FEATURE: Interview with Gasia Mikaelian
BY: CHRISTINE SOUSSA
When my family and I (Christine) first moved to the Bay Area, I distinctly remember hearing a commercial say, “With Gasia Mikaelian…” I was so proud to see a fellow Armenian on TV and that she kept her name and had not changed it to something more marketable like “Grace Michaels.” I became an instant fan!
Gasia Mikaelian began her career in 1997 as a reporter at KSWT in Yuma, Arizona. She then was a reporter at KSWT in Huntsville, Alabama from 1998-2000. She was an anchor and reporter at XETV in San Diego from 200-2002, and an anchor and reporter at KPRC in Houson from 2002-2005. Currently, Gasia anchors KTVU Channel 2 news at 7:00pm on TV 36.
I had the great pleasure of meeting Gasia at that AIWA-SF launch two years ago as she was the Master of Ceremony. Her humble yet energetic personality was infectious, and her bright smile made her very welcoming.
I was delighted when Gasia accepted the invitation to be interviewed for our blog. I must admit the interview quickly became a chatty conversation among friends, and as we continued to speak, my admiration for Gasia grew. She is such a positive role model within our Armenian community.
When asked whether any of the networks requested that she change her name, Gasia said the following:
I [Gasia] started reporting 17 years ago when I was fresh out of college. It never occurred to me to change my name. My first manager never asked or suggested it and for me, it was never an option. It wasn’t until I was working at my fifth station when they asked, “Have you ever considered a name change?” I gave them a blank look and that was the end of that.
My husband’s last name is Perez, to take his last name would have made me more marketable, but that’s not my identity. I was 31 when I got married. By then, I had formed my adult self. This is who I am; I am Gasia Mikaelian. I jokingly say that people can call me “Mrs.Paul Perez”, but it never occurred to me to change my last name and my husband has never brought it up.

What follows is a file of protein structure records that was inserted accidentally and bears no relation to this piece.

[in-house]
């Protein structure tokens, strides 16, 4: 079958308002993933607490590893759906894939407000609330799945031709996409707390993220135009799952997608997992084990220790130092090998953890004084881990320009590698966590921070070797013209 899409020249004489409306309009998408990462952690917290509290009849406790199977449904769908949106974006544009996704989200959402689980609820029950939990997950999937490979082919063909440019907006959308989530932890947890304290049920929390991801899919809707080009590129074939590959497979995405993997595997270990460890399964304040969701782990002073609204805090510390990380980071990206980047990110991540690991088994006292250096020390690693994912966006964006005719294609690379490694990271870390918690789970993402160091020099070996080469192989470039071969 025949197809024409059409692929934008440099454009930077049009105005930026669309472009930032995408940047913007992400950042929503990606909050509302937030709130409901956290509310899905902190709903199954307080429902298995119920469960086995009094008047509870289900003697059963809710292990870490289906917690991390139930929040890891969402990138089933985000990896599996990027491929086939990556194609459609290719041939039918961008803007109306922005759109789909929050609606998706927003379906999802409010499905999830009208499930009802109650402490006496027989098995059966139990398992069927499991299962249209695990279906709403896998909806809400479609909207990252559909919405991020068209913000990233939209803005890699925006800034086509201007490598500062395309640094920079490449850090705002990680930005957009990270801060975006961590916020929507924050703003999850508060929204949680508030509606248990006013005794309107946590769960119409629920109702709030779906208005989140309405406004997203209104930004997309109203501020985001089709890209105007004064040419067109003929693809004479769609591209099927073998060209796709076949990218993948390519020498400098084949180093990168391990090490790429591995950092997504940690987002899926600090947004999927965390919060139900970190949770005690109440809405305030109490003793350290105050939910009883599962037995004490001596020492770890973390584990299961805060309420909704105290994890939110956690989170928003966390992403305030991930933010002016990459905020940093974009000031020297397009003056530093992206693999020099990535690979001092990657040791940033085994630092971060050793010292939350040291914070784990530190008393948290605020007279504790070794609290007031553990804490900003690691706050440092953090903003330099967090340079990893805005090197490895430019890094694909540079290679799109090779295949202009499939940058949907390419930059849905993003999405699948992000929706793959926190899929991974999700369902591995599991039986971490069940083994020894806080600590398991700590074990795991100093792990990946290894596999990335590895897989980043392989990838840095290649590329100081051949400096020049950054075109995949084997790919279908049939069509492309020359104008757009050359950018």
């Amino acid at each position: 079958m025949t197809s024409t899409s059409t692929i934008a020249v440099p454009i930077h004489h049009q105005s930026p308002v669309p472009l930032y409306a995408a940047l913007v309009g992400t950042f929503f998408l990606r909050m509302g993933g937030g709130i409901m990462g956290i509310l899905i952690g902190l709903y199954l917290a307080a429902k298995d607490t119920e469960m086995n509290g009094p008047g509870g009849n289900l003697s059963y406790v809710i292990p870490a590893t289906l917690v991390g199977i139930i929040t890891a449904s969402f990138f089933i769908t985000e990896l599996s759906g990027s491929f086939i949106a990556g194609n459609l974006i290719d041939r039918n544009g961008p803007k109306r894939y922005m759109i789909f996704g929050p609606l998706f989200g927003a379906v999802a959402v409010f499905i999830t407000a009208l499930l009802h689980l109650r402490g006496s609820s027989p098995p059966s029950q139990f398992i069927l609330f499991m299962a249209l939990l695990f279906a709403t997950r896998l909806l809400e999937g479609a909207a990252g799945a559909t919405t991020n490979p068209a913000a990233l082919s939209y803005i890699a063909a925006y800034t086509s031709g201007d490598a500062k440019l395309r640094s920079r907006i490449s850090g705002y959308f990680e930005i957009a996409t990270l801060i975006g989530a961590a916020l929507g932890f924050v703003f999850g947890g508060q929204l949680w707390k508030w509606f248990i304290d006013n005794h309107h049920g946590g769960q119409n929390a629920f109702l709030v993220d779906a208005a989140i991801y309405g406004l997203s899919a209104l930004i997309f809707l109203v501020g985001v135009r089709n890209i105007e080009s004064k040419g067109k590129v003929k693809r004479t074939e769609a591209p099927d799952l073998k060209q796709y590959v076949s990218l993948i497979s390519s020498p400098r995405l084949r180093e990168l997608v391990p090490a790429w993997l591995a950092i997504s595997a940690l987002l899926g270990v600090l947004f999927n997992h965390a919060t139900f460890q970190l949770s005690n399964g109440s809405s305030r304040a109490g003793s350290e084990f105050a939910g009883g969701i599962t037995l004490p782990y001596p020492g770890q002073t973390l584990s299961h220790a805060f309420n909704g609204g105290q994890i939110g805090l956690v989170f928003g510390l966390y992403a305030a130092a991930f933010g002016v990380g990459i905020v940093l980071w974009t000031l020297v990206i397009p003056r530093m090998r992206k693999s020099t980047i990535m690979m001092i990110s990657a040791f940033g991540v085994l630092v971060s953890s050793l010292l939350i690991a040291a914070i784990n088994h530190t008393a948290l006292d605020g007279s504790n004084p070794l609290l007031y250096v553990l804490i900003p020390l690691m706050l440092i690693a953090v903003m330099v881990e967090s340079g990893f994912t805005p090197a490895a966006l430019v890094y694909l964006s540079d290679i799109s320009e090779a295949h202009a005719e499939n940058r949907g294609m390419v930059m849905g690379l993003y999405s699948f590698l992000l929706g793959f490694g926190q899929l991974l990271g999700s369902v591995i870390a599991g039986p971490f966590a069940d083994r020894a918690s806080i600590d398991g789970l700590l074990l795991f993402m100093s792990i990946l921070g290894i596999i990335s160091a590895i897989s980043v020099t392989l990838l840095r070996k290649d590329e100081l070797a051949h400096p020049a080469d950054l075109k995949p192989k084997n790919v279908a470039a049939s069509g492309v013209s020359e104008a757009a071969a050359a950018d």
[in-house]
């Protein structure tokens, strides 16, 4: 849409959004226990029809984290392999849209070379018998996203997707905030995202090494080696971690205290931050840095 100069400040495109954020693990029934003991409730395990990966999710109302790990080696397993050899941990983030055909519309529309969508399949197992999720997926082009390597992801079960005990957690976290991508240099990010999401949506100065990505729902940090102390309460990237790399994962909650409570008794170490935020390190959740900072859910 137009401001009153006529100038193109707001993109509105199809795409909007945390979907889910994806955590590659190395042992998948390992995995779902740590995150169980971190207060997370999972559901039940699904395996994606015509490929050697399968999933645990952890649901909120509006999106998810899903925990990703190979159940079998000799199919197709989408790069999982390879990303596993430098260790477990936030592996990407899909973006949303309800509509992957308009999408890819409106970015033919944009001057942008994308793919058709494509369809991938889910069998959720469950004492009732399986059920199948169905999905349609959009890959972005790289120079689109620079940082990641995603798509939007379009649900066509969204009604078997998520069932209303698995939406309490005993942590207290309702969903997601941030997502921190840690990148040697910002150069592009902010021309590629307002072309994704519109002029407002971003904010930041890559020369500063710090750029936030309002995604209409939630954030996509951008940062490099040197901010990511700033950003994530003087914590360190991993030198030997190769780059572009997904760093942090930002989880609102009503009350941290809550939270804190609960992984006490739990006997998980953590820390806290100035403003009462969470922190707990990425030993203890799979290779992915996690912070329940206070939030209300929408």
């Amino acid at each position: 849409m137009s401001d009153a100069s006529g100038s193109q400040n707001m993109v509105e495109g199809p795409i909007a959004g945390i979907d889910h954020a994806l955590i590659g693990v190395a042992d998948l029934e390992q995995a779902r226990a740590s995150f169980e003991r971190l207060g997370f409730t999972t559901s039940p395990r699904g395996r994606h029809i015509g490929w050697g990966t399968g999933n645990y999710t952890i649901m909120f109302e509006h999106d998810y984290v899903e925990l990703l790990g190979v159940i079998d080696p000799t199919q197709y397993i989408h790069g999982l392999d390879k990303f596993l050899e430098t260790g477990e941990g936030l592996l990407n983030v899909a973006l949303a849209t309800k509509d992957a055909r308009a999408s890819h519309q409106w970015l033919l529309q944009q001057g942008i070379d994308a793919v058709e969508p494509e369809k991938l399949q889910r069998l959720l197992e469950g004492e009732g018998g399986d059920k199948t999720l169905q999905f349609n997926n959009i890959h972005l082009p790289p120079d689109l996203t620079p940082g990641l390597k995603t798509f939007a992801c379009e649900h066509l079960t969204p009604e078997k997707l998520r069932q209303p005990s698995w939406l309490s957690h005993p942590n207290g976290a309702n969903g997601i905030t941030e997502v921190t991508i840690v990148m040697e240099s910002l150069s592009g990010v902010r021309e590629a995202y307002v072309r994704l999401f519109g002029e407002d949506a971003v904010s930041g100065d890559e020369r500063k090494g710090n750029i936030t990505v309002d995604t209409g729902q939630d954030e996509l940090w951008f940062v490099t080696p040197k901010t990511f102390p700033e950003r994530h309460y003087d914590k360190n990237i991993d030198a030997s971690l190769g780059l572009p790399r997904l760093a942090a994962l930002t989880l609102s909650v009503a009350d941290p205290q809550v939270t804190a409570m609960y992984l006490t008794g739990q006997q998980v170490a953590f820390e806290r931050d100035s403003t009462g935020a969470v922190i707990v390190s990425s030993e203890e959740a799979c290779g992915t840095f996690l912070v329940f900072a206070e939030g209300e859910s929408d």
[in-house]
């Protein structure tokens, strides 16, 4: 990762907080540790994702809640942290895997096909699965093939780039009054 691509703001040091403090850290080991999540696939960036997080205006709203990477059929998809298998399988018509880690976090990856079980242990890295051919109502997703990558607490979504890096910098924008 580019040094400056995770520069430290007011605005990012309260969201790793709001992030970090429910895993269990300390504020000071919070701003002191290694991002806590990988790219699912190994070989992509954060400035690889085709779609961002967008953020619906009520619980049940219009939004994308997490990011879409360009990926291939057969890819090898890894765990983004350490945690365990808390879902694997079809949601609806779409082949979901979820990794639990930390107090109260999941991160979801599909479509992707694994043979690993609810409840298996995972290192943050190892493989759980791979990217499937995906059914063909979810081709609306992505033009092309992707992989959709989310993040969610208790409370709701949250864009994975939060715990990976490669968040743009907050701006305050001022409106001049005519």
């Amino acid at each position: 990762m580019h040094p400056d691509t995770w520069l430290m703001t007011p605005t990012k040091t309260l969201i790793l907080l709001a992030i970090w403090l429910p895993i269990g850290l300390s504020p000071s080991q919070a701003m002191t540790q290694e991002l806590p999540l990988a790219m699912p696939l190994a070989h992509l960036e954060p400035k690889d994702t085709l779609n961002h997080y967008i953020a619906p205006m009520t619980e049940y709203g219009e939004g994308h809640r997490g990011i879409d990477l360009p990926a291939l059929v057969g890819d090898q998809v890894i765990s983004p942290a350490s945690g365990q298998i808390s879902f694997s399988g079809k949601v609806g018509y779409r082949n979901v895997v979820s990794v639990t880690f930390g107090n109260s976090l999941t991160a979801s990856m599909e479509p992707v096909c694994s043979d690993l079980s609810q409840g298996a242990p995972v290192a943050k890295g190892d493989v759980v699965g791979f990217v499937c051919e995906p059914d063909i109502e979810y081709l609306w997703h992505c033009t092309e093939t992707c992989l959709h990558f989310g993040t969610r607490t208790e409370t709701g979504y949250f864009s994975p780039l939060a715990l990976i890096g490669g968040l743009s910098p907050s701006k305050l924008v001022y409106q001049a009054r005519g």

Next, Gasia shared with us her journey of becoming of a reporter:
I was the latest of all late bloomers. During my senior year in high school all of my friends knew what they wanted to be– doctors, lawyers, etc. I had no clue. I knew I enjoyed reading and writing; therefore, I did two years at a Las Positas College in Livermore and took all writing classes. When I transferred to San Diego State University, I worked at the University Radio Station and wrote for the University newspaper. I enjoyed that experience so I thought I would pursue radio. It was new and adventurous.
I interviewed at KFMB a station that had both Radio and TV. When I’d go into work, I would enter on the radio side, and I would see others go into the TV side. I would observe the TV people go report about amazing stories; they were out and about. I was so interested and intrigued, I felt myself being pulled to the TV side.
Then in 1997 the radio side started to go through a wave of layoffs. At that time I started thinking in practical terms: TV news reporters are always needed, there is always a good story in your backyard. So I applied for and began an internship on the TV side. I loved it instantly.
When asked about Gasia’s reporting style and process, she shared: